An Introduction to My Educational Philosophy
Education is less about what is learned and more about who learns. As B. F. Skinner said “Education is what survives when what has been learned has been forgotten” (1964, p. 484). I believe this enduring impact of education on learners should, at its core, be a proclivity towards life-long learning with an open yet critical mind.
To achieve this end, learners must be active agents in their own learning and the learning of others. It is only by placing learners at the centre of learning that an educational system can hope to develop free, independent, life-long learners. With learners, not curriculum, at the centre, the role of the teacher shifts from that of a content-deliverer to that of a facilitator of learning, educational manager, and role model.
Education does not occur in a vacuum, hence we, as educators, must embrace families and communities as partners in the education of their children. Teachers should facilitate collaboration between schools, families, and communities so that we can best serve our students in a way that incorporates the diverse values and ways of knowing of different communities.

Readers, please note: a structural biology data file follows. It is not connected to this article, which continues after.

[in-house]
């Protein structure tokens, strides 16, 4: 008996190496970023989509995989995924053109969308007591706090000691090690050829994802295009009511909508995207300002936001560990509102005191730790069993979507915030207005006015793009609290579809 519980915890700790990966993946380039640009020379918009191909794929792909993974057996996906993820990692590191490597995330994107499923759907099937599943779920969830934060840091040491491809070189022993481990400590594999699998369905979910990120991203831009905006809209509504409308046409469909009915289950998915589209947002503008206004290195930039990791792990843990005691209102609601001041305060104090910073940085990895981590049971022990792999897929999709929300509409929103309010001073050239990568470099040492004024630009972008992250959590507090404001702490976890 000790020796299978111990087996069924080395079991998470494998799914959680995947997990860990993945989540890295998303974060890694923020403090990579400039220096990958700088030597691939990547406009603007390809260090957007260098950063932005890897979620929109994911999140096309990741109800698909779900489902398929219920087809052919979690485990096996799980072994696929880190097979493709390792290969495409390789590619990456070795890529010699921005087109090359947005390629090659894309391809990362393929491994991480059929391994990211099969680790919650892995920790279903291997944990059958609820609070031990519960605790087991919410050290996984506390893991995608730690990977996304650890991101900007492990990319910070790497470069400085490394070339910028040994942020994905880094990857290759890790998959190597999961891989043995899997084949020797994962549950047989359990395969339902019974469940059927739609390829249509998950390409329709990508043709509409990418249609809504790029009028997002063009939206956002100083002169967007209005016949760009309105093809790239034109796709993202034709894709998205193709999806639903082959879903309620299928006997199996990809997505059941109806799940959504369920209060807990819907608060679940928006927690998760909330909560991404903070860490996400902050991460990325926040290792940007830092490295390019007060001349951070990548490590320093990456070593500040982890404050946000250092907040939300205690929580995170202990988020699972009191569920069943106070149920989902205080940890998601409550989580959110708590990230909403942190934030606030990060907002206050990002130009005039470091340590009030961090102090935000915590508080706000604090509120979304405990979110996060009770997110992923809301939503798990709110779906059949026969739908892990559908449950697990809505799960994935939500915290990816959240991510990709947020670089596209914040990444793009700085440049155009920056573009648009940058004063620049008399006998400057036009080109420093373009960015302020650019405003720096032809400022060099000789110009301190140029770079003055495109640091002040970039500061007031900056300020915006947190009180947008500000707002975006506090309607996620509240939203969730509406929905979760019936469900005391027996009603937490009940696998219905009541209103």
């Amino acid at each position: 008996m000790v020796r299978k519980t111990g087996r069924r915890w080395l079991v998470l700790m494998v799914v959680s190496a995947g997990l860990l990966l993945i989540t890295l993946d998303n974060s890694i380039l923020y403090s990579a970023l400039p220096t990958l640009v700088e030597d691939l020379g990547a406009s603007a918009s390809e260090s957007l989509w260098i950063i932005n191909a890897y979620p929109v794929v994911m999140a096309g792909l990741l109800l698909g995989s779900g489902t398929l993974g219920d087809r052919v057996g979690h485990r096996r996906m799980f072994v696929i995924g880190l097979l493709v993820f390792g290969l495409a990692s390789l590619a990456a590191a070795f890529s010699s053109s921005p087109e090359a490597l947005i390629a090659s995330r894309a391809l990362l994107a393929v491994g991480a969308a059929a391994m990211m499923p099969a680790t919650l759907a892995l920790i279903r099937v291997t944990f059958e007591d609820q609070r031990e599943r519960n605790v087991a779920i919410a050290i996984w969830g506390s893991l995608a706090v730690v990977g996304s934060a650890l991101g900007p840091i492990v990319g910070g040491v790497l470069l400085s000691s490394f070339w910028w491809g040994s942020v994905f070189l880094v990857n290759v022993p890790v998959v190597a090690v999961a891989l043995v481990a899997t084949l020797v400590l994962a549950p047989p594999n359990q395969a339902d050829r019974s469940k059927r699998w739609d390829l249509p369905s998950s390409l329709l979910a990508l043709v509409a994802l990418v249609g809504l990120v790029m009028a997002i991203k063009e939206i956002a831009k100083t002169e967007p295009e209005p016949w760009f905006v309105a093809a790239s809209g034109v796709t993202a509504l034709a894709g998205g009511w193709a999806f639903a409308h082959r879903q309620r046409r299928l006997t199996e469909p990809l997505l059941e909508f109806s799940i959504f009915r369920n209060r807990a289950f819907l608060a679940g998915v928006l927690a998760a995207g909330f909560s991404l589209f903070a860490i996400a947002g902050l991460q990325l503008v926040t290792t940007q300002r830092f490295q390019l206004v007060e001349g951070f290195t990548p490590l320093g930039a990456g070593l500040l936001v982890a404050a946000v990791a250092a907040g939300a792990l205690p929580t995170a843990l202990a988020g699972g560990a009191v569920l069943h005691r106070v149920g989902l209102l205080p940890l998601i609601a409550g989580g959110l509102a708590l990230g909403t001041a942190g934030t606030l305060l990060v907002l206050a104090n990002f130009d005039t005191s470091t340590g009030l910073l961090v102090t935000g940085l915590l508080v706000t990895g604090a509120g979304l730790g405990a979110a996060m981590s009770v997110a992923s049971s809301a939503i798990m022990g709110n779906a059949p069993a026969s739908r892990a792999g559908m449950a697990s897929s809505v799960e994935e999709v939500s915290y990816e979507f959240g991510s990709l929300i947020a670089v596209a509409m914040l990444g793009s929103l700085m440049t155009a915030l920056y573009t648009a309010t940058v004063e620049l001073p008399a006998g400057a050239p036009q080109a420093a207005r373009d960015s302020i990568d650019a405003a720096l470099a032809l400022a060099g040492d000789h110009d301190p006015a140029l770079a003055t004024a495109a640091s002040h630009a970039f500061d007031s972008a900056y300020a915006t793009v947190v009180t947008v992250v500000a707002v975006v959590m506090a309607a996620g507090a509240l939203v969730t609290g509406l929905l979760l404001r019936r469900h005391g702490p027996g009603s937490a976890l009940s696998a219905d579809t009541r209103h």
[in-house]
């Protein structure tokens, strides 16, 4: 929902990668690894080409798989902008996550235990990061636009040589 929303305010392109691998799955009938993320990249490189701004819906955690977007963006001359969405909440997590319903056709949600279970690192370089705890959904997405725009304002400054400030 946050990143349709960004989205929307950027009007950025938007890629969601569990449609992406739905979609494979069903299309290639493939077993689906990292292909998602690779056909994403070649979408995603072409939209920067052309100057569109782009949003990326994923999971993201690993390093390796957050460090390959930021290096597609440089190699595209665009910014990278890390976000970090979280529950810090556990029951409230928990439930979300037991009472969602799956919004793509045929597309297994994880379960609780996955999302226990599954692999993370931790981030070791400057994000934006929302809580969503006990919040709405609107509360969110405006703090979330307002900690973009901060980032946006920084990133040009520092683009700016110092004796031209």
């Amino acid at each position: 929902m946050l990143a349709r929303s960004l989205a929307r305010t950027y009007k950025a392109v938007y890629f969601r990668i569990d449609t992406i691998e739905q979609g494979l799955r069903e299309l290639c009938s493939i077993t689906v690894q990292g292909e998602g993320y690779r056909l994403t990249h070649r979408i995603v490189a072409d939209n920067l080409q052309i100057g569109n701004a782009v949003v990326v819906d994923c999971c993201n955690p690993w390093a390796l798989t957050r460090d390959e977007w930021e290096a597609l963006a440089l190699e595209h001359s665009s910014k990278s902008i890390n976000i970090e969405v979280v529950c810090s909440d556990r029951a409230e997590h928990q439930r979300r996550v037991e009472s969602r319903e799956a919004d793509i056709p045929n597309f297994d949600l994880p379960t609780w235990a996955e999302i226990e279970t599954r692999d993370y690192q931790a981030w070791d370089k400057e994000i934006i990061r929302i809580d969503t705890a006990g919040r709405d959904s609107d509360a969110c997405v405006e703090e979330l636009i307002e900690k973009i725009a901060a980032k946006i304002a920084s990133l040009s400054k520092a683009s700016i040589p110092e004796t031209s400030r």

Of course, we do have to teach something: our curriculum. In considering curriculum, it is essential to remember that curriculum makes up far more than simply the contents of a course textbook or a list of ministry approved learning outcomes. Instead it is the total of all of a learner's learning experiences. With this broad outlook it is possible to fully examine the hidden messages and biases present in curriculum so that we may change and strive to be more inclusive and respective of diversity. Learners are a diverse group of people from diverse backgrounds, therefore we must use educational practices that are inclusive of diversity in all of its forms.
Ultimately, the goal is to create an educational system which acts in the best interests of our students so that they may grow into critically thinking, members of a diverse society.